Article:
Back in 2004, Ken Chlouber had a plan to expand the Leadville Race Series from…
Looking to lock down your nutrition strategy for the Blueprint for Athletes Leadville Trail 100 Run? We chatted with professional ultra runner, GU athlete and Oregon local, Max King, about his nutrition and fueling strategy as he prepares to take on Leadville.
Leadville Race Series: What do you like about using GU Energy Gels and Hydration Drinks to fuel your races?
Max King: I know it might be a bit geeky, but the best thing about GU products for me is the combo of both maltodextrin and fructose that absorbs quickly through two different non-competing pathways. I get fuel faster and can maintain performance longer because of it.
LRS: What does your fueling plan for a 100-miler look like? E.g., when do you start fueling, which products are you consuming, what frequency are you consuming them, hydration and salt intake, etc.
MK: That’s a good question. It’s not totally formulated yet, but I know I run best off Roctane Gels. For Leadville, I’m going to attempt a mix of solid food and Roctane for about 40-50 miles then switch to Roctane Gel for the remainder, getting in about 300 calories per hour. I’ll use Roctane Electrolyte caps at a rate of about two capsules per hour as well throughout the race.
That’s the plan, if things fall apart, then it’s every man for himself and I’ll just try anything until it works.
LRS: How do you adapt your plan based on how you are feeling during a race?
MK: That’s the tough part, figuring out what your body really needs if it’s going into a bad patch. Usually, I need to slow down a bit and increase carbohydrate consumption so I’ll add an extra Roctane gel. If I feel some cramping coming on or an upset stomach, that usually signals a loss in electrolyte balance, so I’ll pop an extra Roctane capsule. I’ve even had good luck chewing a capsule up in my mouth for quicker cramp relief. It’s nasty, but usually works faster.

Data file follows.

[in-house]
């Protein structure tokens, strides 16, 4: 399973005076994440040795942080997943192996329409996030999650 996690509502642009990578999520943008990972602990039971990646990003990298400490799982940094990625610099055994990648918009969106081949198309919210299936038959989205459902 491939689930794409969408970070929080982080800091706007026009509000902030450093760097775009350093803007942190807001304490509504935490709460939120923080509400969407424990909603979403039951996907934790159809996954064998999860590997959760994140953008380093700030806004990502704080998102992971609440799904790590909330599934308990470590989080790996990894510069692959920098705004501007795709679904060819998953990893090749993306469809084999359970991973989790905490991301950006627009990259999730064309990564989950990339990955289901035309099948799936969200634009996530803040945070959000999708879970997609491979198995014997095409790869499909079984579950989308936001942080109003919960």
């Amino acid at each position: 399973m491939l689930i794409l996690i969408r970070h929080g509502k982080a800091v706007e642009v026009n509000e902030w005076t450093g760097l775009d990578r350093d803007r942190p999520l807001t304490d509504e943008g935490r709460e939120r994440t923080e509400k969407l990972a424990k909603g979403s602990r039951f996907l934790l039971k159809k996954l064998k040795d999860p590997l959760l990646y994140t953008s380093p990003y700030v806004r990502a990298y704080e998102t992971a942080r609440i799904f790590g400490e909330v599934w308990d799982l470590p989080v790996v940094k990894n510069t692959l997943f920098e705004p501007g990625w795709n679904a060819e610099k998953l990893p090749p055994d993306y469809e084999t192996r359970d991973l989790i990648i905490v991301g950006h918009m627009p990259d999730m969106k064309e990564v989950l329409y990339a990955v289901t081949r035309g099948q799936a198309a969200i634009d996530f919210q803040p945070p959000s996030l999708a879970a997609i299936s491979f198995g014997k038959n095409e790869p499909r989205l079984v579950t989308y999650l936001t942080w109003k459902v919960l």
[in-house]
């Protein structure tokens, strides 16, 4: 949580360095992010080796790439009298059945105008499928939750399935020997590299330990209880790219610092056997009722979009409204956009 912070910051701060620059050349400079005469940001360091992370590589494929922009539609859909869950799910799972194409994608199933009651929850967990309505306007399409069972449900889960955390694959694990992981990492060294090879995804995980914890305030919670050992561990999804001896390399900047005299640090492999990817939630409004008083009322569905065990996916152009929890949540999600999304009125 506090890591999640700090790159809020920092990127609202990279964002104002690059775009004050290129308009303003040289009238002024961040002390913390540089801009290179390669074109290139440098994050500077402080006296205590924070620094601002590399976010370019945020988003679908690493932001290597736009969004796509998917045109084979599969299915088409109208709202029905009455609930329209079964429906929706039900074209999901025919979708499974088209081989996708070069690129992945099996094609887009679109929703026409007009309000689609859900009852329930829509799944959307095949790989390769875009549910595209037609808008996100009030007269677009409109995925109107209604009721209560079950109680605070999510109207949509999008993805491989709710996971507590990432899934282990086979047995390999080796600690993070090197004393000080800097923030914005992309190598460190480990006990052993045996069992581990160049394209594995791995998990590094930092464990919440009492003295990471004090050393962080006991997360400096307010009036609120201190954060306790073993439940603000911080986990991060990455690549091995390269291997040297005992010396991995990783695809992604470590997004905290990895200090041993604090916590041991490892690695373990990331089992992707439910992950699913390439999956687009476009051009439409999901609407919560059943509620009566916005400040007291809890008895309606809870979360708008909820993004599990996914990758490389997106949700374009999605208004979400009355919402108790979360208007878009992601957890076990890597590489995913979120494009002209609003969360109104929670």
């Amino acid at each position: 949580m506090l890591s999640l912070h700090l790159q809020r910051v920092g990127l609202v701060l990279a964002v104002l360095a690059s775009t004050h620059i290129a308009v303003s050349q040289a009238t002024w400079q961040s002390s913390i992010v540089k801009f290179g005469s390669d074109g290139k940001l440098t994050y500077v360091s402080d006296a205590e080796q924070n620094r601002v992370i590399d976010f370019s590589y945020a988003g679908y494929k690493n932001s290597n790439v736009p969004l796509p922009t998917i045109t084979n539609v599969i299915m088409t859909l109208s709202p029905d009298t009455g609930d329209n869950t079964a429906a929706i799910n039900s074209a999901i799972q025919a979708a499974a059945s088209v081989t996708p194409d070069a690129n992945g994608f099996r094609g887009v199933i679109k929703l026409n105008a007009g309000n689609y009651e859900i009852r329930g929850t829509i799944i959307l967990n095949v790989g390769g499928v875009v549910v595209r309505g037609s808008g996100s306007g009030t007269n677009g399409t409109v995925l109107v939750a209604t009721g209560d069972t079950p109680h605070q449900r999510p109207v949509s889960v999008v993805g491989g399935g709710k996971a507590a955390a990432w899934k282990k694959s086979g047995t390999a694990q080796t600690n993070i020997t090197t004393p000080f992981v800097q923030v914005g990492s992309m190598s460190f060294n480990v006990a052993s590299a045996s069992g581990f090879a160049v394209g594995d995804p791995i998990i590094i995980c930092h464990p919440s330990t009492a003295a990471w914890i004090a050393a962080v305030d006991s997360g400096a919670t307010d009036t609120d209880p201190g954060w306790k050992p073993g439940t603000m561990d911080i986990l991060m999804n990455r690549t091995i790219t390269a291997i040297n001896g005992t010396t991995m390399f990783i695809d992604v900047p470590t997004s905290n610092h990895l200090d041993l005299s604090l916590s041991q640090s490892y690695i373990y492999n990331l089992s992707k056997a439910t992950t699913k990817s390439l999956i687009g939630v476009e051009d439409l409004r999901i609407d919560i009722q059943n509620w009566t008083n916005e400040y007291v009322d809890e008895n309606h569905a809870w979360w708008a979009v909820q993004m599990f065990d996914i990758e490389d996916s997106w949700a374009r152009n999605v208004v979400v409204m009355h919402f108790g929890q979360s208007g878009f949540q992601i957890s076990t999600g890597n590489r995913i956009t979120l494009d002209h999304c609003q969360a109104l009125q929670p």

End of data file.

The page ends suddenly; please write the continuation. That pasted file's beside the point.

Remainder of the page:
LRS: When you feel a bonk coming on, what do you do?
MK: The best thing to do when you feel a bonk coming on is take an extra gel. Don’t wait until you’re full-on bonking. It comes on fast but there is a little bit of warning a few minutes before full-on bonk. You’ve got to get the gel in then — don’t wait.
LRS: Where do salts/electrolytes fit into your fueling plan?
MK: They’re very important. I know research says that low electrolytes aren’t the reason for cramping, but I’ve seen too much anecdotal evidence that they actually do help to believe anything different. I need them and race better with them.
LRS: Any specific strategies for running Leadville?
MK: That’s what I need to figure out over the next several months. It’s going to be critical to go into the race with a plan and stick with it as long as I can. I think it’s going to be a nice, comfortable, even pace that’s going to get the job done.
LRS: Any GU flavors we absolutely have to try?
MK: My fave and the one I race with is Blue-Pom Roctane. It just works and I don’t get sick of it. Cherry-Lime also works. My go-to flavors on a training run are caramel macchiato and chocolate coconut because they taste like candy. Oh so good!
LRS: After finishing a 100-miler, what do you do and eat to help your body recover?
MK: Ha, a big juicy burger and big, thick, black beer would be perfect! After my GU Chocolate Smoothie Recovery drink, of course.